Lak Sol

Matti Braun
June 18 – September 11, 2016

From the Rudolf Smend collection: Rare batiks from Java called Blangkons – folded traditional headdresses worn by men.

 

Photo © Lothar Schnepf

Sand is a recurring motif in the practice of Matti Braun.

 

Photo © Lothar Schnepf

All works:

Untitled, 2016 
Silk, dye, powder-coated aluminium
 

As it catches the light, the slight sheen of the silk makes the progression of colors appear seamless. There is a palpable tension between the works' restraint and their hypnotic lushness created by the combination of apparently simple means and the complexity of their creation, both references to the artist's investigation of cultural phenomena and the more immediate curiosity of how seamless color modulations are created.

 

Visible through the doorway:

From the Rudolf Smend collection: Rare batiks from Java called Blangkons – folded traditional headdresses worn by men. 

 

Photo © Lothar Schnepf

All works:

Untitled, 2016 
Silk, dye, powder-coated aluminium
 

As it catches the light, the slight sheen of the silk makes the progression of colors appear seamless. There is a palpable tension between the works' restraint and their hypnotic lushness created by the combination of apparently simple means and the complexity of their creation, both references to the artist's investigation of cultural phenomena and the more immediate curiosity of how seamless color modulations are created.

 

Photo © Lothar Schnepf

All works:

Untitled, 2016 
Silk, dye, powder-coated aluminium
 

As it catches the light, the slight sheen of the silk makes the progression of colors appear seamless. There is a palpable tension between the works' restraint and their hypnotic lushness created by the combination of apparently simple means and the complexity of their creation, both references to the artist's investigation of cultural phenomena and the more immediate curiosity of how seamless color modulations are created.

 

Photo © Lothar Schnepf

All works:

Untitled, 2016 
Silk, dye, powder-coated aluminium
 

As it catches the light, the slight sheen of the silk makes the progression of colors appear seamless. There is a palpable tension between the works' restraint and their hypnotic lushness created by the combination of apparently simple means and the complexity of their creation, both references to the artist's investigation of cultural phenomena and the more immediate curiosity of how seamless color modulations are created.

 

Photo © Lothar Schnepf

All works:

Untitled, 2016 
Silk, dye, powder-coated aluminium
 

As it catches the light, the slight sheen of the silk makes the progression of colors appear seamless. There is a palpable tension between the works' restraint and their hypnotic lushness created by the combination of apparently simple means and the complexity of their creation, both references to the artist's investigation of cultural phenomena and the more immediate curiosity of how seamless color modulations are created.

 

Photo © Lothar Schnepf

Lak Sol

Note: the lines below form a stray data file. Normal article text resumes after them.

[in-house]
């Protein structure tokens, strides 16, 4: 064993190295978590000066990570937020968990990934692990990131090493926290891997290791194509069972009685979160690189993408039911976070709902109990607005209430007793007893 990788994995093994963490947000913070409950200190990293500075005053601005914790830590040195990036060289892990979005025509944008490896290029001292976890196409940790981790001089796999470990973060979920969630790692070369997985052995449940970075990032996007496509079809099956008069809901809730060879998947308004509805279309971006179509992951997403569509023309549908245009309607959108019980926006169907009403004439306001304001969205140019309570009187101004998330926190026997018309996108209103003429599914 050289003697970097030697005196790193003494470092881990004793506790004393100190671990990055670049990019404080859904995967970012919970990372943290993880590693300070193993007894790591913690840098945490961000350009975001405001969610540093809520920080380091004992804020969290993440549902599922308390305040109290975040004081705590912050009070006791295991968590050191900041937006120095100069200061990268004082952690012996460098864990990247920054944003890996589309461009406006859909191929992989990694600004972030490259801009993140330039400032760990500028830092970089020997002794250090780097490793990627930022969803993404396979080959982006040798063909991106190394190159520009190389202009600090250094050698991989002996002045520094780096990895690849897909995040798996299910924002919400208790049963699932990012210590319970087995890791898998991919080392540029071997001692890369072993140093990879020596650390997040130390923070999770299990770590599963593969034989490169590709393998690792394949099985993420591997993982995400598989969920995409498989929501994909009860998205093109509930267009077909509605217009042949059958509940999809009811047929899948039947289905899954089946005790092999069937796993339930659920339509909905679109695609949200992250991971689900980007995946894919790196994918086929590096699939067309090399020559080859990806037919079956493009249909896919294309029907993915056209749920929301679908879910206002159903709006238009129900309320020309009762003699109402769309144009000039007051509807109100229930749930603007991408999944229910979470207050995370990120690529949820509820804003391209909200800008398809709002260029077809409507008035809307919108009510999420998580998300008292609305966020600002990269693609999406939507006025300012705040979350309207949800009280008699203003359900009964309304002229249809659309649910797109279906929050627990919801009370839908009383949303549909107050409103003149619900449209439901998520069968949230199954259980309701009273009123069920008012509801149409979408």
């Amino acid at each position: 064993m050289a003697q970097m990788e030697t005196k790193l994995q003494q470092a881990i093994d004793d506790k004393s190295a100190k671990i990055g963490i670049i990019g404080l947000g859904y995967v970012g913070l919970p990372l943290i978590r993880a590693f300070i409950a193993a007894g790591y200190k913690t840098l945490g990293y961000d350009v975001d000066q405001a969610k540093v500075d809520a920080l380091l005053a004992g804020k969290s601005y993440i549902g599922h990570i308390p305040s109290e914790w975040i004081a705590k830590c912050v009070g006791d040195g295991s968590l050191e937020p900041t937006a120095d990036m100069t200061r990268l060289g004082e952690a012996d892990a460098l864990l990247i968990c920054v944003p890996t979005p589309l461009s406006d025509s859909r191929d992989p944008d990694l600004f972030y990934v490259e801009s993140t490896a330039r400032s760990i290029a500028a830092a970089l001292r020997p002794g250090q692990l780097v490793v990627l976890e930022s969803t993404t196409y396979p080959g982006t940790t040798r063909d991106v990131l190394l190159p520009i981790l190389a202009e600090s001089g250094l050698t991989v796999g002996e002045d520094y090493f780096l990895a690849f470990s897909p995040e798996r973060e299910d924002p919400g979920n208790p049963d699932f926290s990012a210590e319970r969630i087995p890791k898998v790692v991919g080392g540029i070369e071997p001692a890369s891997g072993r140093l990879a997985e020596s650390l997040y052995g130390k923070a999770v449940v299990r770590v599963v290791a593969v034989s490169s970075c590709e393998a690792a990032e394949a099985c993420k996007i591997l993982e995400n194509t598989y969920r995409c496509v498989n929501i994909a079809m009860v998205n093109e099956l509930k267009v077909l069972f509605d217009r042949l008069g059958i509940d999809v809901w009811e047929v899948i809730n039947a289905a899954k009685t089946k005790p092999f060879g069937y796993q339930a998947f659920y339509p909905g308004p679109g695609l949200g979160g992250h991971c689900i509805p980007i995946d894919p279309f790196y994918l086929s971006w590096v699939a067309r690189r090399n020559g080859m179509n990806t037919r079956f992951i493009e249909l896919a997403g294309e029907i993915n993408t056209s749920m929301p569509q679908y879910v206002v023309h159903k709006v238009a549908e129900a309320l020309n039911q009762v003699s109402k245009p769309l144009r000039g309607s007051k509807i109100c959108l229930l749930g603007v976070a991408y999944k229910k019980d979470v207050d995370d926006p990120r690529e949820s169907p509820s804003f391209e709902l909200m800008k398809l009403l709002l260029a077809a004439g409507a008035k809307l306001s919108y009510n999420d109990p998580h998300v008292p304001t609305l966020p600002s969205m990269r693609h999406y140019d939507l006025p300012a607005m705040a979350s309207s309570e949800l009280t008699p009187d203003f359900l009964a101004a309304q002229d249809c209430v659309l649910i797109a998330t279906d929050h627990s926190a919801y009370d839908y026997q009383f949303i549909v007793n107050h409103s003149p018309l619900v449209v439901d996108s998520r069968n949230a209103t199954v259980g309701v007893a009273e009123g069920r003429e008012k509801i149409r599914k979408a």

Matti Braun
Kunstverein Heilbronn
June 18 – September 11, 2016
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Matti Braun’s solo exhibition, Lak Sol, runs June 17 – September 11, 2016 at the Kunstverein Heilbronn. The Indonesian title Lak Sol cannot be translated but functions as homophone: evoking multiple associations and languages. 

 

The show includes a series of fifteen recent abstract works in seamless and deeply saturated color sequences, juxtaposed with a series of rare, historical Javanese batiks from the collection of Rudolf Smend. Smend is not only a collector but has written numerous books on silk painting and batik, and his knowledge and expertise in this field has had a lasting influence on Braun’s practice. 

 

The floor of the exhibition space is covered with light fine-grained sand. The use of sand has been a recurring motif in Braun’s work since 2003 when several tons of Namibian sand was added to a public beach on the small Finnish island of Sandö creating an ephemeral site-specific work. Again in 2009 for Pierre at L’appartement 22, Rabat in Morocco sand was spread across the floor to function as a kind of anchor for cultural and historical references and once again in 2014 for the artist’s exhibition at Esther Schipper in Berlin. Braun’s paintings are made from silk panels mounted in narrow aluminum frames. The dye process used by the artist has its roots in the traditional techniques of textile production often used for religious or ritualistic purposes. Unlike his earlier patola or batik series they no longer show the iconographic traces of their sources. Yet the juxtaposition with traditional batik textiles from the Smend collection highlights Braun’s continued interest in the cultural and historical associations of these time-honored techniques. However, Braun’s work also investigates the unexpected, and the often little known, effects of cross-cultural dynamics, making visible patterns of artistic migration and cultural misrecognition.

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